TOP 5 IN REAL ESTATE, March 2010 – (MCT) – It’s a no-brainer to open an IRA by April 15 for tax advantages, but after the stock market trauma of the last few years, picking investments for it doesn’t seem simple.
“I know I should be saving money for retirement, but I’m scared,” said investor Dena Cohen. “I’ve been told that since I’m in my 30s, I should be in the stock market, but I don’t know what to do.”
That uncertainty often causes people to skip IRAs. But there are options for everyone, from those opening their first IRA to advanced investors interested in tweaking based on market conditions.
Financial planners have not strayed from their usual advice for people in their 20s, 30s and 40s, despite the more than 50 percent decline in stocks and the subsequent 70 percent upturn.
If you have years to go before you retire, you are likely to make more money in stock funds than in CDs, said financial planner Gary Bowyer. On average, bonds gain 5.5 percent a year, while stocks return 9.4 percent. Although some years are awful, Bowyer said, gains close to the average are likely over 20 or 30 years.
His advice for people in their 20s: Choose a stock market index fund such as the Vanguard Total Stock Market Index fund, or a mixture of U.S. and international stocks through a fund such as T. Rowe Price Spectrum Growth or Primecap Odyssey Growth. Both are almost entirely in stocks, so if you can’t stomach the full force of a market downturn, use a fund containing some bonds, perhaps the moderately conservative Vanguard LifeStrategy Moderate Growth. For people younger than 40 who won’t be scared by stock downturns, financial planner Mark Wilson chooses LifeStrategy Growth.
Financial planners want people to have a mixture of stocks and bonds. For someone around 40, it might be about 70 percent in stocks so money grows significantly over time and 30 percent in bonds in case the market tanks.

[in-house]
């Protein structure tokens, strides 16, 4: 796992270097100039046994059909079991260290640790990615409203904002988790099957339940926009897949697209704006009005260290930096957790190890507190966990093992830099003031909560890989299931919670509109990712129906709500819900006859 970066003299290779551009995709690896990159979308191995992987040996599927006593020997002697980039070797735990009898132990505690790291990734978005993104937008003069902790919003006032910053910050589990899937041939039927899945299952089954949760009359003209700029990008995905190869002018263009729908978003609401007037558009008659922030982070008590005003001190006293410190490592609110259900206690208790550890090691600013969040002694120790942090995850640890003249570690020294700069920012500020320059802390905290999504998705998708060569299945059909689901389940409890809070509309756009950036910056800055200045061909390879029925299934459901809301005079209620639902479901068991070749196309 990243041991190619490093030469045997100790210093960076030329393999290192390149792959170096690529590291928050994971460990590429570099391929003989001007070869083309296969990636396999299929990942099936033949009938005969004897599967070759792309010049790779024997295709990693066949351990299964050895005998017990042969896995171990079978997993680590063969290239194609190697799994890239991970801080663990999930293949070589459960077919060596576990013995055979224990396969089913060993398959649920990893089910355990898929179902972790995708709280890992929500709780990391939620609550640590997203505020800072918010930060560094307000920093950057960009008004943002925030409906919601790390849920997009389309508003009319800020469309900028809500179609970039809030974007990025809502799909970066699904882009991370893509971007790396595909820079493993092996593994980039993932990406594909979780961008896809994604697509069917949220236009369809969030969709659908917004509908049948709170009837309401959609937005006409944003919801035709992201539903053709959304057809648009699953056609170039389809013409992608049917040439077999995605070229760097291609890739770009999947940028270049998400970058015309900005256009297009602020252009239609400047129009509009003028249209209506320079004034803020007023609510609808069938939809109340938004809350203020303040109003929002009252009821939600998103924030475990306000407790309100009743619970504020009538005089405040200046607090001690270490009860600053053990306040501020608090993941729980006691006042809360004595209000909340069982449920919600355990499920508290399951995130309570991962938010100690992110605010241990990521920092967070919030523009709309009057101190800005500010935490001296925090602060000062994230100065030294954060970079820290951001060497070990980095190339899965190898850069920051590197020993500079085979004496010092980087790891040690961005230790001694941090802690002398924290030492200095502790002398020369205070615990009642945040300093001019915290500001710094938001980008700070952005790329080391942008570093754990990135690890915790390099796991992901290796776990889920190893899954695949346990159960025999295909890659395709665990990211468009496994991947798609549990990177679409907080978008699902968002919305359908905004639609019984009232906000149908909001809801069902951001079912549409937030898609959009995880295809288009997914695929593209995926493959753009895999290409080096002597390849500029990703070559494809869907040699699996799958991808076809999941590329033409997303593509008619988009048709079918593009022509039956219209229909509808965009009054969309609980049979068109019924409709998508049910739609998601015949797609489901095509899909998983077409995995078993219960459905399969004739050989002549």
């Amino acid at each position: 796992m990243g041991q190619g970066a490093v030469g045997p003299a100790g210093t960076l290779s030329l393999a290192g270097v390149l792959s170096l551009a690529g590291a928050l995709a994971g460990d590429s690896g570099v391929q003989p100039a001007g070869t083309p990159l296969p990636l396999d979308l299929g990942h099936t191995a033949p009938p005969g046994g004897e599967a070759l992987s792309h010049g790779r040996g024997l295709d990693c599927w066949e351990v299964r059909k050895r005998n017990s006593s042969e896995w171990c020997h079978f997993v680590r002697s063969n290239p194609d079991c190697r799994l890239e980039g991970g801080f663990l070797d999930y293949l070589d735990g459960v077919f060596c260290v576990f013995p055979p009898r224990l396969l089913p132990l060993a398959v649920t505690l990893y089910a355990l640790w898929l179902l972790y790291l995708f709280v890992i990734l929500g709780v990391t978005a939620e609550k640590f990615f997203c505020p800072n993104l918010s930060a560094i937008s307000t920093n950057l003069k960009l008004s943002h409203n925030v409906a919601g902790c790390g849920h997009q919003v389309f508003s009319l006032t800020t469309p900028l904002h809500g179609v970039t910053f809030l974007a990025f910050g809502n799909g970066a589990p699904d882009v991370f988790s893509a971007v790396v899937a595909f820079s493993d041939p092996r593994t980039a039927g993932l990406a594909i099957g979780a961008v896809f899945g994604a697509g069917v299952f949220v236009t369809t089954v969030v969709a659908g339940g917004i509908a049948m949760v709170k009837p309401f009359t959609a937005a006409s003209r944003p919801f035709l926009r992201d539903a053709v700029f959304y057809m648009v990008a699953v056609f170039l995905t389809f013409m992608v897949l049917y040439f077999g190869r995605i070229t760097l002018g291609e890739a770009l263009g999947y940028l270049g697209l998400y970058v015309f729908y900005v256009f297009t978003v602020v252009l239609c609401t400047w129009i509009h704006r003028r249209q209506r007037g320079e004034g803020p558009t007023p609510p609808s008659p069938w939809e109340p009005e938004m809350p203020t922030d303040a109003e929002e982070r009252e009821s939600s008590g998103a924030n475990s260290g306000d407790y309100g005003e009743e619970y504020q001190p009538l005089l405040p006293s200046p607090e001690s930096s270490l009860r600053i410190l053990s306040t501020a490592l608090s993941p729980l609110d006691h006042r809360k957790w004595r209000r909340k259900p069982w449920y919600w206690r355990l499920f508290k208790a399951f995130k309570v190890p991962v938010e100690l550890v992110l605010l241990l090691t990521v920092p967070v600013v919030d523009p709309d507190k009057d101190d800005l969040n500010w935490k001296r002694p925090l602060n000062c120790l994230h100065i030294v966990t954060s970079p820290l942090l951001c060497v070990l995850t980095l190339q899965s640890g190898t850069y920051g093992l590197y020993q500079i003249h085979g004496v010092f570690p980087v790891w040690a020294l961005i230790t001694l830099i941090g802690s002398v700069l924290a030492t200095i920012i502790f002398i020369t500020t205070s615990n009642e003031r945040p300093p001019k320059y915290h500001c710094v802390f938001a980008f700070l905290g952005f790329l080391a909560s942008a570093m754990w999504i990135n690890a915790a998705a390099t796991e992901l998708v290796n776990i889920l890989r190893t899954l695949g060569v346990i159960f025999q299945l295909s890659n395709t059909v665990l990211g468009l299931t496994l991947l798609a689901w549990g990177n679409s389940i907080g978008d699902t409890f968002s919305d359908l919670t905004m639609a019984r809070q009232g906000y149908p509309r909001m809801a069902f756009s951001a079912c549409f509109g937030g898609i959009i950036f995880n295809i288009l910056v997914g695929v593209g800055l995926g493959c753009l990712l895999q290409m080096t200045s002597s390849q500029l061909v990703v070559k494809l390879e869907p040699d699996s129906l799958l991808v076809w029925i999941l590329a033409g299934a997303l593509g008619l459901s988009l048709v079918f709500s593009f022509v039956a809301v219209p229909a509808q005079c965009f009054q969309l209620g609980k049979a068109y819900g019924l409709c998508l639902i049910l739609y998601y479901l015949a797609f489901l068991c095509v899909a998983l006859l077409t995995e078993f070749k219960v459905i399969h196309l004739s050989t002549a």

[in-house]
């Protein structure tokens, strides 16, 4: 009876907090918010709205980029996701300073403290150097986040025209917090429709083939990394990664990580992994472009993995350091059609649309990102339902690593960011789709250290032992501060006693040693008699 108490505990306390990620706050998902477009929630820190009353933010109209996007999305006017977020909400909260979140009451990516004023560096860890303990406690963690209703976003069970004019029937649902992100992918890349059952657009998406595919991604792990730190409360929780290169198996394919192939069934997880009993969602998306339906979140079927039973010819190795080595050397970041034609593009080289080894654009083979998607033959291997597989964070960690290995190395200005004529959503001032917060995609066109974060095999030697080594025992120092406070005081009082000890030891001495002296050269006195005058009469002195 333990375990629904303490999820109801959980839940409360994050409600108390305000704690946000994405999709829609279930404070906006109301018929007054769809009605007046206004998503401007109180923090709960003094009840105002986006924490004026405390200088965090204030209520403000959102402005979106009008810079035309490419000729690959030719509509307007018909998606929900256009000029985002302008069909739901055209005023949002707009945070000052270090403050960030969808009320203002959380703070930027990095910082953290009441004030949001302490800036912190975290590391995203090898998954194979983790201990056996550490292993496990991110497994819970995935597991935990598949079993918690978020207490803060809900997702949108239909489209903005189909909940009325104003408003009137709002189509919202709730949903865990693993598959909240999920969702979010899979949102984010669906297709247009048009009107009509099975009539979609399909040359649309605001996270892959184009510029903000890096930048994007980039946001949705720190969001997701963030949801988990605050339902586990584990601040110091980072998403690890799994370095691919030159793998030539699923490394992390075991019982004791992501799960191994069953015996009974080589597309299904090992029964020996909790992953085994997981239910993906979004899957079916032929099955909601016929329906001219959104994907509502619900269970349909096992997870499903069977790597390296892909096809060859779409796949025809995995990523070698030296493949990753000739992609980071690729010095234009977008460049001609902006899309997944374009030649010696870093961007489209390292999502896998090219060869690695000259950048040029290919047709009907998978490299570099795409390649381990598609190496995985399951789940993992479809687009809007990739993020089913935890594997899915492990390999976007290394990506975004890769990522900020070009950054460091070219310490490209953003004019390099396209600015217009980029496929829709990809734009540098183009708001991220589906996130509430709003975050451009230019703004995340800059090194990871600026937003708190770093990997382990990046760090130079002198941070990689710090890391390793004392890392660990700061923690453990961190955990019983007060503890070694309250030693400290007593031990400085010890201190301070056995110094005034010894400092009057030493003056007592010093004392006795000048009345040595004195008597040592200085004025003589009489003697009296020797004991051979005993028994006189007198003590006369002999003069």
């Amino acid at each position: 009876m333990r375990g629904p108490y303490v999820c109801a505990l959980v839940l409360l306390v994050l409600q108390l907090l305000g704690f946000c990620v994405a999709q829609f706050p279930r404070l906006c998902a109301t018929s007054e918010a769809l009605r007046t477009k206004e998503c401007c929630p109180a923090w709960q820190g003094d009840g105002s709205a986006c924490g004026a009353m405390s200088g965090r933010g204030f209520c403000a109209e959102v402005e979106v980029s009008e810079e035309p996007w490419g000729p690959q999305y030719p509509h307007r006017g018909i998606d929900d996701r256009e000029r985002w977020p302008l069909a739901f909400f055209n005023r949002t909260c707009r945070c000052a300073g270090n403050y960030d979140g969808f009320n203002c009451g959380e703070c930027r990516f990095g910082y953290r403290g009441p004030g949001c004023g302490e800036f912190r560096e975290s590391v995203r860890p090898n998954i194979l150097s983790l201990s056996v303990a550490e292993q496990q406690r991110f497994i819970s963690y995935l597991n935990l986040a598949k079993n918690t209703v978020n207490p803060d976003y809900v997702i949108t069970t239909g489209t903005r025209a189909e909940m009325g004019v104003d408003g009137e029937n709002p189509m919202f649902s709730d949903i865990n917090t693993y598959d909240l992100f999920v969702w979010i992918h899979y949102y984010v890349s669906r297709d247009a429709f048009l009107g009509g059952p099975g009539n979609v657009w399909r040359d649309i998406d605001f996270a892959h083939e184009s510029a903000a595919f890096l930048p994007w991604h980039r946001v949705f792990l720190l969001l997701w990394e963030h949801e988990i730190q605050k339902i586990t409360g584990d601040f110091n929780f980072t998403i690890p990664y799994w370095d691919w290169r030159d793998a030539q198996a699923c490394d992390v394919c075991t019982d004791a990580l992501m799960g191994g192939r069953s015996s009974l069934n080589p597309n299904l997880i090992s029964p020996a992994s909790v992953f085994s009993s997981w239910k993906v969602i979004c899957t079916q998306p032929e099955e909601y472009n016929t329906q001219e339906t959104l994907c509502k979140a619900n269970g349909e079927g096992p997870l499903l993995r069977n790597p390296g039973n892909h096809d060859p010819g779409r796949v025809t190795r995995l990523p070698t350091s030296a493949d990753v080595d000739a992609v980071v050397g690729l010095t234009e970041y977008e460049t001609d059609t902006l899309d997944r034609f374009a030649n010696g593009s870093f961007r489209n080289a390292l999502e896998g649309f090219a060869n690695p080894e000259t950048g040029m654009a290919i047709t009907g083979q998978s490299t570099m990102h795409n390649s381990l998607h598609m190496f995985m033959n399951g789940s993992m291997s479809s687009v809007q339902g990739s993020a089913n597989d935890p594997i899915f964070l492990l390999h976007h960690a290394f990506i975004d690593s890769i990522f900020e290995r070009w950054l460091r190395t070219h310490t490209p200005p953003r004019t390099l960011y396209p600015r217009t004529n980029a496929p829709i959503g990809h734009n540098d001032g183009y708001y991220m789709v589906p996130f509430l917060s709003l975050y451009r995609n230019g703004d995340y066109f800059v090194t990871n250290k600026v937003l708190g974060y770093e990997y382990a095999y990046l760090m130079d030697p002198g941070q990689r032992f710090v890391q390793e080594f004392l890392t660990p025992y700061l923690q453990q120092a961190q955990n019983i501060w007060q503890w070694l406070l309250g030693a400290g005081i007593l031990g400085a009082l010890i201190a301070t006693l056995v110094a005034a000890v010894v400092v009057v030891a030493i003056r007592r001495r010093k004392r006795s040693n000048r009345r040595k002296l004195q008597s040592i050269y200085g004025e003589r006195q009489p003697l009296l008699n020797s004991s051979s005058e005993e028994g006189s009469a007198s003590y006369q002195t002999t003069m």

But what if you’ve been doing that and wonder whether you’d be better off adding stocks or bonds through this year’s IRA? Analysts have expressed concerns about both: The possibility that stocks would fall around midyear as the government pulls away from economic stimulus efforts, or that bonds would decline if interest rates rise.
Most financial planners tell people not to worry about short-term downturns: Saving a little every month in stock and bond funds will work over time. For an IRA, a simple balanced fund such as the Vanguard Balanced Fund would commit about 60 percent to stocks and 40 percent to bonds, said Bowyer.
Still, if you don’t want to take a chance investing in stocks just before a possible downturn, Jack Ablin, a strategist with Harris Private Bank, suggests a Seix Floating Bank Rate fund. It invests in bank loans, which would make it vulnerable if the economy worsens and people can’t repay their loans. But if the economy continues to strengthen and rising interest rates threaten bonds, Ablin expects this fund to do well.
Advisers like individuals to divide stock market money into U.S. and foreign stocks. If you have neglected U.S. stocks, consider the Fairholme Fund run by Bruce Berkowitz, Morningstar’s domestic stock fund manager of the decade. If you have snubbed foreign stocks, a Morningstar pick is Oakmark International. Wilson devotes about 12 percent of clients’ portfolios in international funds.
It has become popular to look for investments that don’t act like stocks or bonds, that make money when both fail you. Bowyer puts 15 percent of his clients’ money in such “diversifiers.”
His selections: Hussman Strategic Growth, which shorts, or bets against, stocks so investors can make money in downturns; the Merger Fund, which buys stocks in pending acquisitions and makes money if the merger occurs; and the Pimco All Asset All Authority, which can buy stocks, bonds and commodities and can short stocks.
The Merger Fund lost 2.26 percent in 2008, while the overall stock market lost 38 percent. In 2009, it climbed 8.8 percent, as the market rose more than 23 percent. The Pimco fund lost 6.9 percent in 2008 and gained 19 percent in 2009. And the Hussman fund lost 9 percent in 2008 and gained 5 percent in 2009.
Gail MarksJarvis is a personal finance columnist for the Chicago Tribune and author of “Saving for Retirement Without Living Like a Pauper or Winning the Lottery.”
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